1887
Volume 166, Issue 2
  • ISSN 0019-0829
  • E-ISSN: 1783-1490
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Abstract

In most tests of vocabulary size, knowledge is assessed through multiple-choice formats. Despite advantages such as ease of scoring, multiple-choice tests (MCT) are accompanied with problems. One of the more central issues has to do with guessing and the presence of other construct-irrelevant strategies that can lead to overestimation of scores. A further challenge when designing vocabulary size tests is that of sampling rate. How many words constitute a representative sample of the underlying population of words that the test is intended to measure? This paper addresses these two issues through a case study based on data from a recent and increasingly used MCT of vocabulary size: the Vocabulary Size Test. Using a criterion-related validity approach, our results show that for multiple-choice items sampled from this test, there is a discrepancy between the test scores and the scores obtained from the criterion measure, and that a higher sampling rate would be needed in order to better represent knowledge of the underlying population of words. We offer two main interpretations of these results, and discuss their implications for the construction and use of vocabulary size tests.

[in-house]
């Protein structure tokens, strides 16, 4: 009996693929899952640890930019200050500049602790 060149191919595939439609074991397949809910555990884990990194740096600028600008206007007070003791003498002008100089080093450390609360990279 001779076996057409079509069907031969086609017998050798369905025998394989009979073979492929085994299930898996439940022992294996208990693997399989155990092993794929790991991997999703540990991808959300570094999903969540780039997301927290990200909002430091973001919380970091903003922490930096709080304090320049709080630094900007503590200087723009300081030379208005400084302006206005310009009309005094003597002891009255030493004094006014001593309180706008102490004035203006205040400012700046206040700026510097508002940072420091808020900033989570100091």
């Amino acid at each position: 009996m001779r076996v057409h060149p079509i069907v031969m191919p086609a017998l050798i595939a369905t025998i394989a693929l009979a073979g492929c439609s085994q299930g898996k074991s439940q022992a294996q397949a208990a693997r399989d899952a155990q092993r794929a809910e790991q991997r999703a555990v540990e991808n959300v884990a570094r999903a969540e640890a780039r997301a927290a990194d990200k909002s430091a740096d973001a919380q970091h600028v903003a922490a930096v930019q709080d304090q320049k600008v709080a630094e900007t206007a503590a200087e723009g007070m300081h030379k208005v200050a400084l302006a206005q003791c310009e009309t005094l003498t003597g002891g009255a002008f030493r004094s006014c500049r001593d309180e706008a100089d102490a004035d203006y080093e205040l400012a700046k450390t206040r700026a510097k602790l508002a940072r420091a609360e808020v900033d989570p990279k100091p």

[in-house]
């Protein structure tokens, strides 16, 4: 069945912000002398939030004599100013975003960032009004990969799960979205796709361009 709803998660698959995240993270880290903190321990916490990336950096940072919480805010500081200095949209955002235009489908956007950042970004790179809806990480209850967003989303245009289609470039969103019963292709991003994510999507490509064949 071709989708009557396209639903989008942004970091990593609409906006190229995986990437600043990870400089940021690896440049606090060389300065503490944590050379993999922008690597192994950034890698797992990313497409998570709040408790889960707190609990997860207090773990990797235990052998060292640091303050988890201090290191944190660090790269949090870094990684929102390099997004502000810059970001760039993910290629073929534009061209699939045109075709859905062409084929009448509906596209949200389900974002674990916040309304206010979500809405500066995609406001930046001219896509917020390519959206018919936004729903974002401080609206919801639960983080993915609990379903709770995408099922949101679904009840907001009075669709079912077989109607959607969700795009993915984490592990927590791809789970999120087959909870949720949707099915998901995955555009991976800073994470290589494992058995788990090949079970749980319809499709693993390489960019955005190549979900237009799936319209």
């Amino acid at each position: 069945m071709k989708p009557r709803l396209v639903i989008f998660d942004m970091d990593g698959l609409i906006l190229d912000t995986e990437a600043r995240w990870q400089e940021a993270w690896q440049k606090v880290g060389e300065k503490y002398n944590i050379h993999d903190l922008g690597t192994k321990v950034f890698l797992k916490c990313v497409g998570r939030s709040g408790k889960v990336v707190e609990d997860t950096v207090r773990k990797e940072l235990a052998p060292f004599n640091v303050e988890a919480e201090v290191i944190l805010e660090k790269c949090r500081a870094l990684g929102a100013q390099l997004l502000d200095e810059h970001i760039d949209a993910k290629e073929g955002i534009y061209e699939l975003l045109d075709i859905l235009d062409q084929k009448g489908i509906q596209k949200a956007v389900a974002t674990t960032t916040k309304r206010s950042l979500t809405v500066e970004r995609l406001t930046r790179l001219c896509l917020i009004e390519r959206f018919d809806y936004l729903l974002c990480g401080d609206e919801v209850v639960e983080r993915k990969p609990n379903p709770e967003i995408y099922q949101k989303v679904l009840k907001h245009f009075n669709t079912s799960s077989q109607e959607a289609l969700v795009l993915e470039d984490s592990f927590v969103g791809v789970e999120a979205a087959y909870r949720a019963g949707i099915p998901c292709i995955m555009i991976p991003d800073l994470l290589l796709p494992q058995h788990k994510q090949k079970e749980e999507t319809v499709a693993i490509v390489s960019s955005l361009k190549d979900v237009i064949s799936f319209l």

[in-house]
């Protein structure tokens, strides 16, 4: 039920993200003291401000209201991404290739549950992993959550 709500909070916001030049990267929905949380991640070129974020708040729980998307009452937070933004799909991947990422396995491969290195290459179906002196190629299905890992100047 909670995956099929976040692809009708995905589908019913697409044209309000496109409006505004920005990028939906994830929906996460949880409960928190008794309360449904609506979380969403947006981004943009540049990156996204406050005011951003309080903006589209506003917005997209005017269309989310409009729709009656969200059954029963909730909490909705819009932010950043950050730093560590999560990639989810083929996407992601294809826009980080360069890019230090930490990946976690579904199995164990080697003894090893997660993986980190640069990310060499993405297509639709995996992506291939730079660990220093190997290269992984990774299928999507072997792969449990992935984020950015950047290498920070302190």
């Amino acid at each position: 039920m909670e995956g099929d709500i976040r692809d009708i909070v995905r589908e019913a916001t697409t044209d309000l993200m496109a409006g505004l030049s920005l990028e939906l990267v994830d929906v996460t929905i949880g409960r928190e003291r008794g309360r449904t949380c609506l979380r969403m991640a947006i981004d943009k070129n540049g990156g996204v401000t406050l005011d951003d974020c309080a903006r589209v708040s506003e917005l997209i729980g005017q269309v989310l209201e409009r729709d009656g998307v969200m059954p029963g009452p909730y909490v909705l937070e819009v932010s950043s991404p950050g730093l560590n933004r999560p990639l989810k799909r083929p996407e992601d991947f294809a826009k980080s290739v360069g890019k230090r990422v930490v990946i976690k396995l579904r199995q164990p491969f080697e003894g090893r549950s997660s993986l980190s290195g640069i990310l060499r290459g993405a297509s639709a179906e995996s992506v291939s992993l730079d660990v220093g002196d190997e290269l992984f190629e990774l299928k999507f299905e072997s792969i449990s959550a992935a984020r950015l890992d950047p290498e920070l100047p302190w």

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/content/journals/10.1075/itl.166.2.04gyl
2015-01-01
2019-07-17
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References

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